Do not suppose that I have come to bring peace to the earth. I did not come to bring peace, but a sword.

Does anyone remember Charlie Brown from the Peanuts cartoon strip? Remember his catch phrase? “Good grief”. I can tell you that, for me, on Monday that was a Charlie Brown moment. Good grief. Why couldn’t it have been a nice reading, preferably emphasising the peaceable nature of Christianity? God does indeed work in mysterious ways, and anyone who doubts that should try being a vicar for a day.

But we don’t throw up our hands in despair and walk away, do we? At least not for long. We know that Jesus did not actually usher in a militant sword wielding faith, so there is obviously something else going on here, and we need to dig a bit deeper.

When digging into scripture one of the most important things to remember is that Jesus did not speak the words we have just heard in English. He spoke them either in Aramaic or in Hebrew, they stayed as oral history for some years amongst the early church communities and were then written down in Greek and then translated into English. If anyone has ever studied a foreign language at school you will know that two able students are capable of translating the same material in quite different ways. For example the Hebrew word for ‘sword’ is the same as their word for ‘war’. So was Jesus saying that he came to bring a sword or to bring war? You may think that is a distinction without much difference but the difficulties in translation go deeper and W.F. Albright, who wrote the Anchor Bible Commentary on Matthew translates v. 34 like this:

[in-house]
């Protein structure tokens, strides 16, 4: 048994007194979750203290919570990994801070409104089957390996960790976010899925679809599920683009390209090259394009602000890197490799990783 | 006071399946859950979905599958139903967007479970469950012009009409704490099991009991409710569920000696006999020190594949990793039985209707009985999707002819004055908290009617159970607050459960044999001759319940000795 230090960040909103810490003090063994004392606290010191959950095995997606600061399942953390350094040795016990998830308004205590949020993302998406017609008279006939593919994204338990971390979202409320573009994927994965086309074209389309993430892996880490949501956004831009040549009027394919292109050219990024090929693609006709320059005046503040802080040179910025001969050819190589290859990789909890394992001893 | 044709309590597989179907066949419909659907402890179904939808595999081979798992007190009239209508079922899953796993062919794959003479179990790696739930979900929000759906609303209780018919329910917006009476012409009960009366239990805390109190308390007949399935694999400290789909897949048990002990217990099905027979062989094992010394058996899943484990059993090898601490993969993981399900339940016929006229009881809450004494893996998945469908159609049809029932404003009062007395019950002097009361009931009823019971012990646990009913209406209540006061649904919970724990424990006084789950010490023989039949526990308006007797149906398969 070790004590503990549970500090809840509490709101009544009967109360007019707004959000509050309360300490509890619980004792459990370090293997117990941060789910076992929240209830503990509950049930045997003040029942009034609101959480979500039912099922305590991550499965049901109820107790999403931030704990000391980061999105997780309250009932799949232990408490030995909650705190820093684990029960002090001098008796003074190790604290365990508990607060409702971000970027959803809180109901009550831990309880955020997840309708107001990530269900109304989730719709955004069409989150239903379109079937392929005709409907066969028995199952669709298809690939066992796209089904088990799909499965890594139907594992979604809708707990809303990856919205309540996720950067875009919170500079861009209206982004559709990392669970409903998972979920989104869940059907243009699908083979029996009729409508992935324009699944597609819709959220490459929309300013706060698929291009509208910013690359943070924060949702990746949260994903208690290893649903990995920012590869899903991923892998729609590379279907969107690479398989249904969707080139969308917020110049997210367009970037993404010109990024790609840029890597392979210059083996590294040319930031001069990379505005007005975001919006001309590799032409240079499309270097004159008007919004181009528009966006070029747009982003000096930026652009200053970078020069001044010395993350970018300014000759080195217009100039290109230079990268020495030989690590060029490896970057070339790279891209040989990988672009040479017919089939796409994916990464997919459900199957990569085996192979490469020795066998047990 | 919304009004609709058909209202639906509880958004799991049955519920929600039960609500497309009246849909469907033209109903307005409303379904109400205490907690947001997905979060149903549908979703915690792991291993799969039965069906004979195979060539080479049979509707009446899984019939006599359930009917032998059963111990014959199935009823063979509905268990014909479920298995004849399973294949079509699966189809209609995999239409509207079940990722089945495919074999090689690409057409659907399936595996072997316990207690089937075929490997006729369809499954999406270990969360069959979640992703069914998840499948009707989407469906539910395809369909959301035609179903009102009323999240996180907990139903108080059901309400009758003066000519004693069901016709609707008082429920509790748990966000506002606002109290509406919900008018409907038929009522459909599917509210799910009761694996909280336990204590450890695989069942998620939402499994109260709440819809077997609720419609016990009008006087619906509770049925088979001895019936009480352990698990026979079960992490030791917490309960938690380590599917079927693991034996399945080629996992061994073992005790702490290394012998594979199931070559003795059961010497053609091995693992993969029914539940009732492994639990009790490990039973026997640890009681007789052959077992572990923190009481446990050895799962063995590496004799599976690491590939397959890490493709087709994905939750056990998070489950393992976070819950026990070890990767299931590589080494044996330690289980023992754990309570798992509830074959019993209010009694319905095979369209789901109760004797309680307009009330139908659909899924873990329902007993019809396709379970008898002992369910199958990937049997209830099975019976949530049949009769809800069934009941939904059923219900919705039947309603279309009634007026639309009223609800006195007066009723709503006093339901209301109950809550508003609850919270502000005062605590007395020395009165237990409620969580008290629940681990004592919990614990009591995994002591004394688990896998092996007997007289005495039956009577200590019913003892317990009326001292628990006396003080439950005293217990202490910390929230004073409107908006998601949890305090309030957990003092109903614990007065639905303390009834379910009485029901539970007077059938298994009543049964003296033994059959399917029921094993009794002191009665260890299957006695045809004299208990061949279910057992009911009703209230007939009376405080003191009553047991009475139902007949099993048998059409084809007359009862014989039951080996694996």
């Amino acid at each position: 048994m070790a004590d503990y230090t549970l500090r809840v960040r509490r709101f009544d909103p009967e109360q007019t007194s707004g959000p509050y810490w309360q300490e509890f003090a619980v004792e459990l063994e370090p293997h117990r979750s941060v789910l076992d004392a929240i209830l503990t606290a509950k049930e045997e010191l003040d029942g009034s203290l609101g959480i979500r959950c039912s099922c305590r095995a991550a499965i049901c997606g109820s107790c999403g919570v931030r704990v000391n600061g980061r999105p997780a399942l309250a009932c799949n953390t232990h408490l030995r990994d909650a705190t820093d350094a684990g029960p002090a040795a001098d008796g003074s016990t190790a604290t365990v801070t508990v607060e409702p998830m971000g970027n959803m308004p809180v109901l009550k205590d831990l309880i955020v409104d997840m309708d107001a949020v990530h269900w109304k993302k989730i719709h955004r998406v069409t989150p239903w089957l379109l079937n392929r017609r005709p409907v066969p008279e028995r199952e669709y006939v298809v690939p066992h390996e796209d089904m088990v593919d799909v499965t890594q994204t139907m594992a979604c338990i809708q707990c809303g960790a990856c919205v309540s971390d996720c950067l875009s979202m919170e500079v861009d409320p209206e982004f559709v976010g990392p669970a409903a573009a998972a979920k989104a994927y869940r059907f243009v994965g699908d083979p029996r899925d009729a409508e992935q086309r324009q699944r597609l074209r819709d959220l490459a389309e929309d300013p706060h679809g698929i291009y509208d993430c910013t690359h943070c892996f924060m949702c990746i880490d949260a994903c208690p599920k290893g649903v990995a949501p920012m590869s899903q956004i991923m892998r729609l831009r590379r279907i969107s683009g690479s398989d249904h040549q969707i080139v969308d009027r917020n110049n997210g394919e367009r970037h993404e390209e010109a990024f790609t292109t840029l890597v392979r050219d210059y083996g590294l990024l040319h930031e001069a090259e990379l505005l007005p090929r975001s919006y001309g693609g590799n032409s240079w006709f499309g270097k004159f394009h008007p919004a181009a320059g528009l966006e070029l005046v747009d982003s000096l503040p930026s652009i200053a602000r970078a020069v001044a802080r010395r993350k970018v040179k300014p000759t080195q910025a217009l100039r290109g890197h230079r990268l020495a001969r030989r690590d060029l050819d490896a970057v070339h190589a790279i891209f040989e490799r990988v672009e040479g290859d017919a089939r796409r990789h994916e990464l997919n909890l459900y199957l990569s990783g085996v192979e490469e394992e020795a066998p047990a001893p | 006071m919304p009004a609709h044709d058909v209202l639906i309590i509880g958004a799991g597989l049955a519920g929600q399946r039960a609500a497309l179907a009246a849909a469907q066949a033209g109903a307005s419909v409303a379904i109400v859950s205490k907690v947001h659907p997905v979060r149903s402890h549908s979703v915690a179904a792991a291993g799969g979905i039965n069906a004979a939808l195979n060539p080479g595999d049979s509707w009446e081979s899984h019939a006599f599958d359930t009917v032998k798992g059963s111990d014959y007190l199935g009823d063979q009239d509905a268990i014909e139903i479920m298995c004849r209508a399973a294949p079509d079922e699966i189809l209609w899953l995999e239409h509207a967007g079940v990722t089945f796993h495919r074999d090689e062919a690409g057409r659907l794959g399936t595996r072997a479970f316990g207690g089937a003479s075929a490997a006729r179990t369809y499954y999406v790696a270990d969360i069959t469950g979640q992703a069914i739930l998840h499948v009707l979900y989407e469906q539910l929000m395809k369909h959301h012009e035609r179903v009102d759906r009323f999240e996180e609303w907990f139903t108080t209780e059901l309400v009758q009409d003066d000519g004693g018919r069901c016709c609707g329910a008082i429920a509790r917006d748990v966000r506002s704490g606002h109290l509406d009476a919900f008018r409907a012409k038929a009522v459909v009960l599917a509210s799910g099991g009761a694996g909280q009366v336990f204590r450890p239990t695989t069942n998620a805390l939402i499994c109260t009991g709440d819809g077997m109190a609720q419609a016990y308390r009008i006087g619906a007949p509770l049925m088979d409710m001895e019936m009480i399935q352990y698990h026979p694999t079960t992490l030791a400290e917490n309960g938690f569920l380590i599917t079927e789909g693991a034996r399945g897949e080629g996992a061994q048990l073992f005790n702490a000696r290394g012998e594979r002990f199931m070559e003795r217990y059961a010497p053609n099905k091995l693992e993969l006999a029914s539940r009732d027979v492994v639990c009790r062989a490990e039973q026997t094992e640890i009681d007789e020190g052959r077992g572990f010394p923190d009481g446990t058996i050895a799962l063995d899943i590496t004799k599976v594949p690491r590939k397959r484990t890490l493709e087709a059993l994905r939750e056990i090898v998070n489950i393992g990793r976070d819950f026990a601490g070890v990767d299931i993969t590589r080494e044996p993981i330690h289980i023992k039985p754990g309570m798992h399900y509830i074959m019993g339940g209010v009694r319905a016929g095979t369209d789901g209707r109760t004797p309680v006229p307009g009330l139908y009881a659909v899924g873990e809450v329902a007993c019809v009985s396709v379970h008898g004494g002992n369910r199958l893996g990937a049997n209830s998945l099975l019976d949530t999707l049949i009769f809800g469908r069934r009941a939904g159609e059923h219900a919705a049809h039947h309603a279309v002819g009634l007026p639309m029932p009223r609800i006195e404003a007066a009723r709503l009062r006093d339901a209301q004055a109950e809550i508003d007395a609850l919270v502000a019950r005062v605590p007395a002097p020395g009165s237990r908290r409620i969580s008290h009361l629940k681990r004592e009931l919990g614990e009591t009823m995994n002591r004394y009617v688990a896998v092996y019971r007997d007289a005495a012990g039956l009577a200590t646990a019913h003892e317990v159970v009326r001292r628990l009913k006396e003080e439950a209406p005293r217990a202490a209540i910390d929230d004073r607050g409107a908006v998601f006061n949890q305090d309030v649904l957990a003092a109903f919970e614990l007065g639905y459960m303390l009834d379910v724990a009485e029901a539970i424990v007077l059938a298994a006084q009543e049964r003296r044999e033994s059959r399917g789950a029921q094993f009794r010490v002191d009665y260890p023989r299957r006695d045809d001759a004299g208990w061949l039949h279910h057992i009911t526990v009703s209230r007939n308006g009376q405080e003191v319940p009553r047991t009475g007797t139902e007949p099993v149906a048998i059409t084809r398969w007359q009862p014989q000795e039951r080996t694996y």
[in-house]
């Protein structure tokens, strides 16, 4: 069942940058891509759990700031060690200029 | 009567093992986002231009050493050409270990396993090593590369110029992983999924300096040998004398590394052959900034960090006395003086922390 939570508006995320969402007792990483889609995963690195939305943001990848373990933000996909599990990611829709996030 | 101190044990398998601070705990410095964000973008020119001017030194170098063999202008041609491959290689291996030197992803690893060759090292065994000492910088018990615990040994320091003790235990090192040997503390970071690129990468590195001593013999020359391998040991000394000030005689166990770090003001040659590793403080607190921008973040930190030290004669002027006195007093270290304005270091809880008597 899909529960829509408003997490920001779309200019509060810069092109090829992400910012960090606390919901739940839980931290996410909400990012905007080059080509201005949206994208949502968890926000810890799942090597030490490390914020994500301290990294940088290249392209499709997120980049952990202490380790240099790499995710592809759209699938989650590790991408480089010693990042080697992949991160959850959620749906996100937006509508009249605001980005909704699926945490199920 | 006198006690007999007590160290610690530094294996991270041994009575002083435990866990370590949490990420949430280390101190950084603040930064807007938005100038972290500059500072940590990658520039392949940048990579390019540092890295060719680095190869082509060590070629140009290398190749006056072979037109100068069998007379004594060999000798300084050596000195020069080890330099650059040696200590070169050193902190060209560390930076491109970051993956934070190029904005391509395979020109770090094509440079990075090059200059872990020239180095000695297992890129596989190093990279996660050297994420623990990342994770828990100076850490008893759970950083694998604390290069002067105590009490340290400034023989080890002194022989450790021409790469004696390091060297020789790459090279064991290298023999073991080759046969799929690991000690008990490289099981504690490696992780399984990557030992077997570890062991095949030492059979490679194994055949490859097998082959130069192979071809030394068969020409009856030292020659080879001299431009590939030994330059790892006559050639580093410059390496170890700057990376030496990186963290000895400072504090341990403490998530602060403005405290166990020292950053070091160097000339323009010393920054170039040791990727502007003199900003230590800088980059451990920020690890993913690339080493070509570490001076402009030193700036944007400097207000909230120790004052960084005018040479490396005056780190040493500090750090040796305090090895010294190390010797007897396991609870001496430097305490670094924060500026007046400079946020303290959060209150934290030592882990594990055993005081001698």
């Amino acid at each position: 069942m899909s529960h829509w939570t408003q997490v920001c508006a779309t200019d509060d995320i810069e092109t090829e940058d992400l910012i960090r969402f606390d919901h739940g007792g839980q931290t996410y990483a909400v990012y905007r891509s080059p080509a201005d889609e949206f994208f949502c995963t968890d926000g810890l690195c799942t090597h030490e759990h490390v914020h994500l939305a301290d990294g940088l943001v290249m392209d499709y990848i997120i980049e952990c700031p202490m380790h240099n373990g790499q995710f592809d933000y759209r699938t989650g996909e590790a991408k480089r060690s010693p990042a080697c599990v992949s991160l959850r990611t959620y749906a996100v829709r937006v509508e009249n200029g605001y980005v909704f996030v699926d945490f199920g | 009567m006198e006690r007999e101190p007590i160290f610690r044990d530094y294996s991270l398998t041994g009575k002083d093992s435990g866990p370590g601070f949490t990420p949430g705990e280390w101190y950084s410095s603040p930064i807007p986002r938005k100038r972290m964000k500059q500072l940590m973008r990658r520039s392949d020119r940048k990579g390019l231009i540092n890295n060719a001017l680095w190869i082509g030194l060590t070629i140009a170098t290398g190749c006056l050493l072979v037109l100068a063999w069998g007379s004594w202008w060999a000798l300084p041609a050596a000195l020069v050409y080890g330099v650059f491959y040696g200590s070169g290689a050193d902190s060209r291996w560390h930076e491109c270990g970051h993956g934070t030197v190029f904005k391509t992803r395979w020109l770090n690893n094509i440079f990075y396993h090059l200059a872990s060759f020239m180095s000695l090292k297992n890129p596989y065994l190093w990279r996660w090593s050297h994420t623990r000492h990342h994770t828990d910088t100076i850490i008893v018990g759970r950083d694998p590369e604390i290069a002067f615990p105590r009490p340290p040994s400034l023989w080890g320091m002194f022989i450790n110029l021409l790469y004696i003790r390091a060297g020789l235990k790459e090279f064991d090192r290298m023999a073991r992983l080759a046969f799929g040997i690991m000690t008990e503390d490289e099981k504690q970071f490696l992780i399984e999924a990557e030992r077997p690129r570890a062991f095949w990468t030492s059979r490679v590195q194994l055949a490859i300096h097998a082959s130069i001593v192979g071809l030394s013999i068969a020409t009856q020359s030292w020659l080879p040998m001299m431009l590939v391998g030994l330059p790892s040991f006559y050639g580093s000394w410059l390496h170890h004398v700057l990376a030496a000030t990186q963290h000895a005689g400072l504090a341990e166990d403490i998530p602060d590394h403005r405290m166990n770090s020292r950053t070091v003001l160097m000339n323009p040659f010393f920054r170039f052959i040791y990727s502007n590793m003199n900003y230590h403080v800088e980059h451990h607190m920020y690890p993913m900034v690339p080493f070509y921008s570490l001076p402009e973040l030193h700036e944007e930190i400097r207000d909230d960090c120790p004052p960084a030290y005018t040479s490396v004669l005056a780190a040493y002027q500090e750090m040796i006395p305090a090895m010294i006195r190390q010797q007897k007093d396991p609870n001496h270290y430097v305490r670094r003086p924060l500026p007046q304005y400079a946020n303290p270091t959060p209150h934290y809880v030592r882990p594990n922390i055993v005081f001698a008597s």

Do not think that I have come to impose peace on earth by force; I have come neither to impose peace, nor yet to make war.”

It will be clear that this bears almost no relation to the first translation, in fact it is virtually opposite in meaning. Unfortunately I am not enough of a Greek scholar to do a fresh translation for you but I have gone through a lot of different translations of that verse and I have to say that most of them are much closer to the one who heard read in the gospel than they are to Albright’s, so I shall look more closely at that version, but I hope that illustrates the care one has to take when dealing with what are translated documents. Scripture may well be inspired by God but that doesn’t mean that all translations or translators are equally inspired.

So what did Jesus mean when he said that he didn’t come to bring peace to the earth, but a sword?

Well, I said a moment ago that we know Jesus did not usher in a sword-wielding militant faith. Can anyone recall the one time that swords were wielded around Jesus?

When Jesus was arrested in the Garden of Gethsemane Peter cut off the ear of Malchus but in Matthew’s account Jesus’ immediate response was:

“Put your sword back in its place, for all who draw the sword will die by the sword.”

Given that response to violence, and of course not forgetting all of Jesus’ other teaching about love and forgiveness for our neighbours, I hope we can agree that Jesus was not saying here that he came to usher in use of a literal sword or literal war in place of peace.

So can anyone think of a more figurative sword which might apply to Jesus and the context of this passage? There are actually two to think about.

The first is that spoken of by Simeon when Jesus was brought to the Temple as an infant – Simeon said to Mary:

This child is destined to cause the falling and rising of many in Israel, and to be a sign that will be spoken against. And a sword will pierce your own soul.”